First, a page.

He made many people mad. His dogged and unflinching devotion to conservatism infuriated liberal Democrats and a good many Republicans. Now he's the one who gets upset. Helms is disappointed that so few senators have rushed to defend the sanctity of traditional marriage. He hates the excessive spending passed by Congress. Having made the eradication of communism in Latin America one of his chief causes as a senator, Helms is troubled by the resurgence of the Marxist threat and America's soft response to it. "We'll never be free of our responsibility" there, he told me. Helms believes the best thing that could happen in the region is for Cuban dictator Fidel Castro to die. "I wish I didn't think that," he says. "But I'm convinced of it."
Helms, 83, and forced by a nerve disorder to use a walker, has commenced a final fling as a public figure. His memoir, Here's Where I Stand, was published by Random House in August. He's not going on a book tour, nor is he doing radio interviews. Helms taped a single TV interview with Sean Hannity of Fox News. And he's granted a few interviews with print journalists he knew in Washington. All this will culminate with a banquet honoring Helms in Washington on September 20.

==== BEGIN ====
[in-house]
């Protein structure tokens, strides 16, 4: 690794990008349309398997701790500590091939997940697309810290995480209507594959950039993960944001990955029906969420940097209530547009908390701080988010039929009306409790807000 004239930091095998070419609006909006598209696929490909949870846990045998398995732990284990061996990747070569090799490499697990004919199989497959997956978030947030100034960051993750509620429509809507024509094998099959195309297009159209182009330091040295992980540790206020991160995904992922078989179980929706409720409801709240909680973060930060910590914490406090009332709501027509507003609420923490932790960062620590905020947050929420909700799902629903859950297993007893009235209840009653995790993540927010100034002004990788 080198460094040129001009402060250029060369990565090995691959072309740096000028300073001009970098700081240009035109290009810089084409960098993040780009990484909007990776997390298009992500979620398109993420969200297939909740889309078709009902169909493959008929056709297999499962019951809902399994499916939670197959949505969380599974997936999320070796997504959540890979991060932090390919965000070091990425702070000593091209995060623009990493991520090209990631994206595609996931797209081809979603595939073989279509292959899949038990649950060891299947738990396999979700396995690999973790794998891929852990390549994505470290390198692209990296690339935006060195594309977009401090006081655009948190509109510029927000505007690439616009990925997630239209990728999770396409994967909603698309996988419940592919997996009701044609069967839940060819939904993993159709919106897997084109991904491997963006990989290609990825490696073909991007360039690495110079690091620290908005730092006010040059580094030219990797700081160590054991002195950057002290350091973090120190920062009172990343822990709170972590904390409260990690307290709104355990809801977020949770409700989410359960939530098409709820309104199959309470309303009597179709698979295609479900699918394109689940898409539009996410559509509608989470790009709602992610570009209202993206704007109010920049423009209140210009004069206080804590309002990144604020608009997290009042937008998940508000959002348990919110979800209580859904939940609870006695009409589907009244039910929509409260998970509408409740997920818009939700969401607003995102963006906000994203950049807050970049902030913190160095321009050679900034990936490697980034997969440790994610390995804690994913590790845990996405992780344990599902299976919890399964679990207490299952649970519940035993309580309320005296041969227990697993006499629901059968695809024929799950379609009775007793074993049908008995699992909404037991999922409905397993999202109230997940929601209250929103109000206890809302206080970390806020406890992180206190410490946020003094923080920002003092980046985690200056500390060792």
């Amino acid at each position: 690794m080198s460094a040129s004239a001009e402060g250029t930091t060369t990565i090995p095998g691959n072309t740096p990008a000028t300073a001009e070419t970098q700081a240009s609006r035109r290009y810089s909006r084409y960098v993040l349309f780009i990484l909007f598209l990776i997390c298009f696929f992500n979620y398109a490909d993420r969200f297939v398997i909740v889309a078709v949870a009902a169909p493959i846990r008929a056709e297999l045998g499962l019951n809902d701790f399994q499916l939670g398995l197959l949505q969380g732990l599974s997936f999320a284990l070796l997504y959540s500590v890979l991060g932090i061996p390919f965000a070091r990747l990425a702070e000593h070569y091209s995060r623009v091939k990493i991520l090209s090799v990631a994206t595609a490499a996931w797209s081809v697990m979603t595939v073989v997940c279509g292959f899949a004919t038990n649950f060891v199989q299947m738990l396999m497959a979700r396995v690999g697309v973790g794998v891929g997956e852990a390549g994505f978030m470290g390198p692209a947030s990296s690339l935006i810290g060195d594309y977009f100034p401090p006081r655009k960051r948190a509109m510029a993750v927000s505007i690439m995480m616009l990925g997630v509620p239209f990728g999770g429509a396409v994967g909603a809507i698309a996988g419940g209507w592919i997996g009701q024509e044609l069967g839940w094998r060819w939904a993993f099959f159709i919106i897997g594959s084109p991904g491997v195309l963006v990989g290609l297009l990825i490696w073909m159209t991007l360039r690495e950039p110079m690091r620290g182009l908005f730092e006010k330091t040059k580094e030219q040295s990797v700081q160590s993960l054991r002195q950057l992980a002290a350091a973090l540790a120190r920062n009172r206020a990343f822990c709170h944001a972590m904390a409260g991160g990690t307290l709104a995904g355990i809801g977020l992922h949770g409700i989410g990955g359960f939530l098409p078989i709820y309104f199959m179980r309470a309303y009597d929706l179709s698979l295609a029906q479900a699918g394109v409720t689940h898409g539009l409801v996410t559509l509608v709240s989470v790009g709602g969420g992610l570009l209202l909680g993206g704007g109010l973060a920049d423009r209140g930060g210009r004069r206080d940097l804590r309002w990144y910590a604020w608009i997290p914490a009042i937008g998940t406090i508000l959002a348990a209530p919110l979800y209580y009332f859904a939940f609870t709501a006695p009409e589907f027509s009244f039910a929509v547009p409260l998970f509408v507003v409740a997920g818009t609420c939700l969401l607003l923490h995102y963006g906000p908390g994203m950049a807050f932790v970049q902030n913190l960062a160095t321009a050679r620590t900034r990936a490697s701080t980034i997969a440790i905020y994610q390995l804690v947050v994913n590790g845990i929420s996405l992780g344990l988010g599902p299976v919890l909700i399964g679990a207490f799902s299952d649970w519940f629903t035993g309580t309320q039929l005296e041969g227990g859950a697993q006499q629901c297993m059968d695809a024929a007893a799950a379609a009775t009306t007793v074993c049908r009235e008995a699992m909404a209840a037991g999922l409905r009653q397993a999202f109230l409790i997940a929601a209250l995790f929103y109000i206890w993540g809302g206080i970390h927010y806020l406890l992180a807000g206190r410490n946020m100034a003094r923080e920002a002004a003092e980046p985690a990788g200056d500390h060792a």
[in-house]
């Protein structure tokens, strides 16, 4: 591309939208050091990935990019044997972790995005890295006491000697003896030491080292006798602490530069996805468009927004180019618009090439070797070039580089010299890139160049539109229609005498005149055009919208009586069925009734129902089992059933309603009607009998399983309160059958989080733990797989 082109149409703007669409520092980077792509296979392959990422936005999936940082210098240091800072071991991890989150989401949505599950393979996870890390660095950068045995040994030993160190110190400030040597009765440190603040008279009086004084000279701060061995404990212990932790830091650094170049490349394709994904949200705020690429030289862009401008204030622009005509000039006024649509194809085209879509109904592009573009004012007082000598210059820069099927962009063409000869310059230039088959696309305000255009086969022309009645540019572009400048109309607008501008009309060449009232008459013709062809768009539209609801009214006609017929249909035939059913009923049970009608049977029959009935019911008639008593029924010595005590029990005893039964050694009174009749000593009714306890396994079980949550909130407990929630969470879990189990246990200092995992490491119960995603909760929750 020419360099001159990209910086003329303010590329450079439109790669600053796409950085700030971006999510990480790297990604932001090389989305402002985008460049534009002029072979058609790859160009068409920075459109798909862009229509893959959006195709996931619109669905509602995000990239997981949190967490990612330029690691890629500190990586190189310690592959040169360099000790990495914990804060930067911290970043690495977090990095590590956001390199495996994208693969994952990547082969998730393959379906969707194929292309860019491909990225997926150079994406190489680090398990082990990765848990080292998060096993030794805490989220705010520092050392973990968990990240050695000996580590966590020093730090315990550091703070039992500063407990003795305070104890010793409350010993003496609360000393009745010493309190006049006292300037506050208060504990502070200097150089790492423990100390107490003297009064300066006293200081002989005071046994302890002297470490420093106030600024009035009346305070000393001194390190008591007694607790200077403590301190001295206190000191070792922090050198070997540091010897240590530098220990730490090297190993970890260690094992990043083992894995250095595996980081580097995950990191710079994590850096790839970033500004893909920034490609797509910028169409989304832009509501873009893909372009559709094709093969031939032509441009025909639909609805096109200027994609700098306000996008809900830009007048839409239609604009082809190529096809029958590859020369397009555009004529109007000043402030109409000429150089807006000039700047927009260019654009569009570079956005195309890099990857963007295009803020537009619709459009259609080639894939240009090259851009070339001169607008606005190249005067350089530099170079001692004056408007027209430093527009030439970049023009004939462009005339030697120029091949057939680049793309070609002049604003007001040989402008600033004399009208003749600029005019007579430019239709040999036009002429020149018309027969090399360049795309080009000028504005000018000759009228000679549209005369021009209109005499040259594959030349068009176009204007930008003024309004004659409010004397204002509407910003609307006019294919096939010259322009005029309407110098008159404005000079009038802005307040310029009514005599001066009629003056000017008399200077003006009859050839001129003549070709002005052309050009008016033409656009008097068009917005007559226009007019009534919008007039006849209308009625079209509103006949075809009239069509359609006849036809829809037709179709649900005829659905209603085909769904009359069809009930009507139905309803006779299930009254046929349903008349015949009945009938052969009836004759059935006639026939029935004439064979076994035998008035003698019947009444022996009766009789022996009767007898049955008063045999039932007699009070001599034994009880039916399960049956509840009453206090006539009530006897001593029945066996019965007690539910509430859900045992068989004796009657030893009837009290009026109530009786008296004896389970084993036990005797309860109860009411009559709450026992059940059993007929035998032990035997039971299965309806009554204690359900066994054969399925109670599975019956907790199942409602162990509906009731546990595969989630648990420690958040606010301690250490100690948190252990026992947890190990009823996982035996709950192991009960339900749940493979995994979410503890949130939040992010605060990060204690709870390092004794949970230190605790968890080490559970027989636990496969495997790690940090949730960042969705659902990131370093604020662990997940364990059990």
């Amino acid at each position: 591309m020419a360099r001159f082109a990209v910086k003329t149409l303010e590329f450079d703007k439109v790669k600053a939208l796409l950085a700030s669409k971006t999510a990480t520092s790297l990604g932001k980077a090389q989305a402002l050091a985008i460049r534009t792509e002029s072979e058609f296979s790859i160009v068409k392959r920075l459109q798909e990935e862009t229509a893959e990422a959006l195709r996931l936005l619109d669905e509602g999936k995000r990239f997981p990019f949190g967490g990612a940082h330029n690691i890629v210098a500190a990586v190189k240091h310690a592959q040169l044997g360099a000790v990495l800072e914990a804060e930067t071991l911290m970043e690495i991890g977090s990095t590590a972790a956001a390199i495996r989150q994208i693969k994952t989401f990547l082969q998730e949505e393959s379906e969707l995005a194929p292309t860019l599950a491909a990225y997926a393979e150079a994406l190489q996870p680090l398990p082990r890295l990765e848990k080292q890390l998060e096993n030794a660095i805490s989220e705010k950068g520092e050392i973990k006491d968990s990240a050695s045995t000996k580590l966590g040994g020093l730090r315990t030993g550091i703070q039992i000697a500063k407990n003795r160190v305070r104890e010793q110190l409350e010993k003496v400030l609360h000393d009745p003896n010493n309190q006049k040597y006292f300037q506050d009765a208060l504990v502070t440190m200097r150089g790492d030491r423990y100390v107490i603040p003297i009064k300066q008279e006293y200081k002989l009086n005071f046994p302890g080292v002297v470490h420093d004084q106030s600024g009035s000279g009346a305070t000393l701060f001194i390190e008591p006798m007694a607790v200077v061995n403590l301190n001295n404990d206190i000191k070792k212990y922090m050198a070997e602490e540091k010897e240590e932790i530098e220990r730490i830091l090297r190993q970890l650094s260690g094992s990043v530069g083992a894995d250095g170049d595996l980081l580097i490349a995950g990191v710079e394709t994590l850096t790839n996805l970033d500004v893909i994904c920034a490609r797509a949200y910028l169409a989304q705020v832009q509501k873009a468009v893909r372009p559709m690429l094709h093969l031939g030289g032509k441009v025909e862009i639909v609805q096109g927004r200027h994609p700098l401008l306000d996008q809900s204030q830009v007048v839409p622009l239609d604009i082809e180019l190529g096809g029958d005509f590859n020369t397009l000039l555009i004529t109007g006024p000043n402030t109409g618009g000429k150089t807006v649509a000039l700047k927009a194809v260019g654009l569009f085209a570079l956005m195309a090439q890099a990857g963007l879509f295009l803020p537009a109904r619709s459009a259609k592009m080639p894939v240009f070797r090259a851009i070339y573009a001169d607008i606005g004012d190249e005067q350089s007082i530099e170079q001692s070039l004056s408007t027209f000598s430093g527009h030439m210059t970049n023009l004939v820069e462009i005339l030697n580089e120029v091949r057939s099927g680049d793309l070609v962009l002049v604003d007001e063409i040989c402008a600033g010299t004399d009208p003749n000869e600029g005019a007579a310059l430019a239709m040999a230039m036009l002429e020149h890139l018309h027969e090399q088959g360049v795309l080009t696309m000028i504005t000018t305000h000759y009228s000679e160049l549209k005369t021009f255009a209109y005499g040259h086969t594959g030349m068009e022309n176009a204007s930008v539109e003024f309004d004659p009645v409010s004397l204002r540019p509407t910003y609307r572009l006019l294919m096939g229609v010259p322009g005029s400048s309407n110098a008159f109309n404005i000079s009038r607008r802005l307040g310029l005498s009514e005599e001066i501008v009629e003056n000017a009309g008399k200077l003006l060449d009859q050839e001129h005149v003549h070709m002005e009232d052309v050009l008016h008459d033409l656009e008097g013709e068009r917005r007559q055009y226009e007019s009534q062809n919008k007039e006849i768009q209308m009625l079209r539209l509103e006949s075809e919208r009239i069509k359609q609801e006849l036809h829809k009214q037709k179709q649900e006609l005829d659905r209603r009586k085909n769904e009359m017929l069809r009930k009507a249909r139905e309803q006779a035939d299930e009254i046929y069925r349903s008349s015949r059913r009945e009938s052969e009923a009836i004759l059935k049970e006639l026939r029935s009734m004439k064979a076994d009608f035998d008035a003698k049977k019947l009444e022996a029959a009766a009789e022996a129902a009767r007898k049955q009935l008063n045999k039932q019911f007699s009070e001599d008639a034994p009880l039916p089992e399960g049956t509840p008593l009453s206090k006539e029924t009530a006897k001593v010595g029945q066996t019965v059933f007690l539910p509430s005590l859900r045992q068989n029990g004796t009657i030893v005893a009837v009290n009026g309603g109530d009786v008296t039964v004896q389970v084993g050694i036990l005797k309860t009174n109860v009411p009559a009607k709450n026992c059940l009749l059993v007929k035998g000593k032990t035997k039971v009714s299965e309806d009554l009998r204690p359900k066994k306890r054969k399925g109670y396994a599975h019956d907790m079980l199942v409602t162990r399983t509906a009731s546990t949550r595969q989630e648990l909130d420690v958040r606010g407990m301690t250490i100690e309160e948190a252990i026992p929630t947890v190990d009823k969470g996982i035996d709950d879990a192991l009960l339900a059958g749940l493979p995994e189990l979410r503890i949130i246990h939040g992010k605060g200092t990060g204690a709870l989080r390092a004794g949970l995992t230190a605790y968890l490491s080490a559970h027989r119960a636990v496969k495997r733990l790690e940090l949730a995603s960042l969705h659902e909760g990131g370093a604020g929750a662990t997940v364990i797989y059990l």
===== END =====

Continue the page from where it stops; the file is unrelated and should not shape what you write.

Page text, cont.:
Since he left the Senate, Helms has done two things of note in North Carolina politics. Early in 2002, he endorsed Elizabeth Dole as his Senate replacement. He did so at the National Conservative Political Action Conference in Washington. The effect was to cut off any conservative challenger to her in the Republican primary. She won easily. Last year, Helms backed Richard Burr, a U.S. House member, for the Senate seat vacated by John Edwards, who ran unsuccessfully for the Democratic presidential nomination. Burr, too, didn't face a conservative Republican opponent. Helms aided Burr's late rally to defeat Democrat Erskine Bowles by introducing him at a gathering in Smithfield shortly before Election Day.